In Camp Cocasse we’re five thousand souls in the arid desert. Soon, when word gets out about the factory that’s being planned out this way, there will be thousands upon thousands more, but now, it’s just us, out in the middle of nowhere, with no running water, no electricity.

It’s dark at night, much darker than in the city. I can see the stars up above clearly. Fat lot of good that does me. Fuck the stars and fuck the US of A relief services.

I never even got my fifty dollars after I was shown to the door of my new lodgings, a shithouse in a long row of doghouses. They smiled when they dumped me in the camp, as if I should be grateful. The only cheerful aspect of the dwellings is that they’re bright white instead of the drab, institutional gray of the tarps being handed out in the capital, tarps stamped: “A gift from the American people” or, alternatively, “in association with the Republic of Ireland.” The Irish own the telecommunications in Haiti; they don’t have to pick potatoes, or anything else, anymore. I wanted to buy a franchise a few years ago. We never did it. Would we be elsewhere had we done that? Would we be on a plane heading out to Ireland now? The dwellings are so white that it seems that perhaps the people who had them built had imagined that they were creating a colony on the moon, or on Mars. We are a colony, that’s for sure, a petri dish. Welcome to Camp Cocasse: gateway to the intergalactic, medieval future.

After I settle in, the neighbor to my left gestures hello to me, a thick-bodied man who looks about ten years my elder. If I extend my left arm right out, I can practically touch him: that’s how much space they give us, here, to “start over.”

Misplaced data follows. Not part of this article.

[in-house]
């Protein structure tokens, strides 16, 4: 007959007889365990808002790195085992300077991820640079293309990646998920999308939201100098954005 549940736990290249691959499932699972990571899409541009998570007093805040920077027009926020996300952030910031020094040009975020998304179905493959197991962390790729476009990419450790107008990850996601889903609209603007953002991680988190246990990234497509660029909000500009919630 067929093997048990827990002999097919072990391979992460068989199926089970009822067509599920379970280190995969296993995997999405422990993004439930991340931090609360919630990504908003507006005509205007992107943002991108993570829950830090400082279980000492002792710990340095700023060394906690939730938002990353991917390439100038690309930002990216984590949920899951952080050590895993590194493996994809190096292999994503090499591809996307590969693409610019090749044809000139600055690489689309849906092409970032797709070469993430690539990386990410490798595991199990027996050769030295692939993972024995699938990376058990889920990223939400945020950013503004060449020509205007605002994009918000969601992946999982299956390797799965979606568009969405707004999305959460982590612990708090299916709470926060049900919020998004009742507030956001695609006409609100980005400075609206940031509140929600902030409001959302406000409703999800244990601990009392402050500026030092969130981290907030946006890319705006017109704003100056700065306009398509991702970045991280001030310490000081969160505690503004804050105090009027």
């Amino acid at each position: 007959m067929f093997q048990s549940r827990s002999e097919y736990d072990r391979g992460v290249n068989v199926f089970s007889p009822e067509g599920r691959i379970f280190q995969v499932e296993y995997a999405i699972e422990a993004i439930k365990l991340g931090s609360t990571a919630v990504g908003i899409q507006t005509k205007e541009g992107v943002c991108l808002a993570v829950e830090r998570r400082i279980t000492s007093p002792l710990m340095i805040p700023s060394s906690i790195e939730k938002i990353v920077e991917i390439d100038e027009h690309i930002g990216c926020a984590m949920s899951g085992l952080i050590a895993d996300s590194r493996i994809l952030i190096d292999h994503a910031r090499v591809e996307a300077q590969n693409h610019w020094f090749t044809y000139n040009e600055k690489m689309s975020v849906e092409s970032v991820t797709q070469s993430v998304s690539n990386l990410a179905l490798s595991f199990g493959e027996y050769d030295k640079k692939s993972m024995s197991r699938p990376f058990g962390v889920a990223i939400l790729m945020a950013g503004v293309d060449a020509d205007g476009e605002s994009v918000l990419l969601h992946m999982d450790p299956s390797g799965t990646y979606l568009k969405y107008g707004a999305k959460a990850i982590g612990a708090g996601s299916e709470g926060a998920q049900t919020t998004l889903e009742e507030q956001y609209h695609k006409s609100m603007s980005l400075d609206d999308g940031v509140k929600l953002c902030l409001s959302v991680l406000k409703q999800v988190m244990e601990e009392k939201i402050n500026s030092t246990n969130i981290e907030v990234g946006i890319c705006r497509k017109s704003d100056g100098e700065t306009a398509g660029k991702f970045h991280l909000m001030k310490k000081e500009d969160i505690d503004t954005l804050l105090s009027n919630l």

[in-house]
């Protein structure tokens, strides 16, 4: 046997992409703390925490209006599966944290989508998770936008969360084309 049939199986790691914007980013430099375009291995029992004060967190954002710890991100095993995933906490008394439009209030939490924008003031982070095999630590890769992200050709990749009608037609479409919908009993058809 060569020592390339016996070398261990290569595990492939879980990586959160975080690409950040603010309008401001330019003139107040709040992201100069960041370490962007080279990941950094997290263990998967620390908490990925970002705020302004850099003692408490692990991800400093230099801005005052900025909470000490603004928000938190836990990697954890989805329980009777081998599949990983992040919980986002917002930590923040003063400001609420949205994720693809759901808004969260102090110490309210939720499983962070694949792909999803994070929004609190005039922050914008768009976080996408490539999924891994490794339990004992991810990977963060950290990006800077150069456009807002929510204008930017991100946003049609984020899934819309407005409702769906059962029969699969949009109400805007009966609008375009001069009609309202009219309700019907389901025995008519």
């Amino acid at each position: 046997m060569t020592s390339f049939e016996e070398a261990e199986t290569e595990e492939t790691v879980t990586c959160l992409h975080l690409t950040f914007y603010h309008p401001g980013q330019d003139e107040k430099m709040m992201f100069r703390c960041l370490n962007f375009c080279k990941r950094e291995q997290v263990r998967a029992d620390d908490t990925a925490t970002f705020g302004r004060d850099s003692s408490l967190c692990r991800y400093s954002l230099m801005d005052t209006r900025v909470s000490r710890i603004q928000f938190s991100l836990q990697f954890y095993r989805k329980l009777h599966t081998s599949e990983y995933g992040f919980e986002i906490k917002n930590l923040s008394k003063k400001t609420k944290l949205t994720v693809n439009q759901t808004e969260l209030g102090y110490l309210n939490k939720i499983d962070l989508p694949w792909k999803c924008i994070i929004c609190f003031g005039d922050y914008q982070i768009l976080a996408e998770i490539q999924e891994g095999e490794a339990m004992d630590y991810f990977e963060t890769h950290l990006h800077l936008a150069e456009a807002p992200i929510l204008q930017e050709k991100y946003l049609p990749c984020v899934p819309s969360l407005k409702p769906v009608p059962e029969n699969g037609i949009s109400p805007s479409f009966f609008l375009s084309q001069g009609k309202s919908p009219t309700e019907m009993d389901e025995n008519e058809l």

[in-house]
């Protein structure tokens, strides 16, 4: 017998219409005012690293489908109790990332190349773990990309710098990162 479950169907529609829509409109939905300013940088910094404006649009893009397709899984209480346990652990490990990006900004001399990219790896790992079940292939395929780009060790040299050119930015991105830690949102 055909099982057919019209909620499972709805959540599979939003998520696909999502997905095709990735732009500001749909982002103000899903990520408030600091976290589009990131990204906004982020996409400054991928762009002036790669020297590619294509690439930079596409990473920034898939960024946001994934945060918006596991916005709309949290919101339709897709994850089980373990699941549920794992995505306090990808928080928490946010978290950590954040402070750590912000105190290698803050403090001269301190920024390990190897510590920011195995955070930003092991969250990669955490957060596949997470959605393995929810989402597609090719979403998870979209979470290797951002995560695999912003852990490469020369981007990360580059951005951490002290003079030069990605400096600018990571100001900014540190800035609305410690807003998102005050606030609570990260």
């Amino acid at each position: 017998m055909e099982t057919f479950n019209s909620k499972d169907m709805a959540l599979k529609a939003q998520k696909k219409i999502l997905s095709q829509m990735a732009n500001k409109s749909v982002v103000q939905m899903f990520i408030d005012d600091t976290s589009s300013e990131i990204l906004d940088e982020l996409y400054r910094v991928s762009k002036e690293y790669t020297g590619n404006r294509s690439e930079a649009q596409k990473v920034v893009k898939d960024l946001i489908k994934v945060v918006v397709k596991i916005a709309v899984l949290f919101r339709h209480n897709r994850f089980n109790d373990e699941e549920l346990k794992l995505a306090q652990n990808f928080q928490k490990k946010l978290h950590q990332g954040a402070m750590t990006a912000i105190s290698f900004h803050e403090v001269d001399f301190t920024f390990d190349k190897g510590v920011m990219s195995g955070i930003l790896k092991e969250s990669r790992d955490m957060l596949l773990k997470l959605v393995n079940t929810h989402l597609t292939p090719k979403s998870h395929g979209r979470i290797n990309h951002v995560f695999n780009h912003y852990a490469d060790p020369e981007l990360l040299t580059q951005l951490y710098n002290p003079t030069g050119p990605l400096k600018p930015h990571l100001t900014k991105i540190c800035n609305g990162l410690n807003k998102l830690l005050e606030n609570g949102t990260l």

He smiles toothily. “Pa mal,” he says, “non? I’ll be able to plant a garden.” I don’t respond. Look at him blankly. I mean, what is his story? How is he going to create a garden without any water, out in the desert? I look at him as one looks upon a crazy man and resign myself to the fact that this is how people will function from now on, as if a boatload of crazy is preferable to contemplating suicide. Haitians don’t kill themselves: we have too much to strive for, so much resilience.

How would you even kill yourself? Death by drowning is out of the question. Death by hanging, impossible. Razor blades, maybe, if you have any, but they’re most likely dull, not even good enough for a close shave, too dull to cut clean through tendon and sinew. Pharmaceuticals also out—soft drugs maybe, the kind you smoke or imbibe slowly, weed, grain alcohol. You’re more likely to die of heat exhaustion first.

If it wasn’t for Sara, and for the clairin, moonshine, I’m sure that I would have found a way to do myself in by now. Thinking about the various possible and impossible means by which I could do it passes the time, keeps my mind nimble, preoccupied. My own form of crazy. I’m thirty-two. The same as the number of coups that Haiti has suffered in its two-hundred-year history. I don’t know how many more strokes of the lash we can bear.

Excerpted from What Storm, What Thunder by Myriam J. A. Chancy. Published with permission from Tin House. Copyright (c) 2021 by Myriam J. A. Chancy.

About the Author

Myriam J. A. Chancy

Myriam J. A. Chancy is a Haitian-Canadian-American writer, the HBA Chair in the Humanities at Scripps College in Claremont, California, and a Fellow of the John Simon Guggenheim Memorial Foundation.

Photo Credit: N. Affonso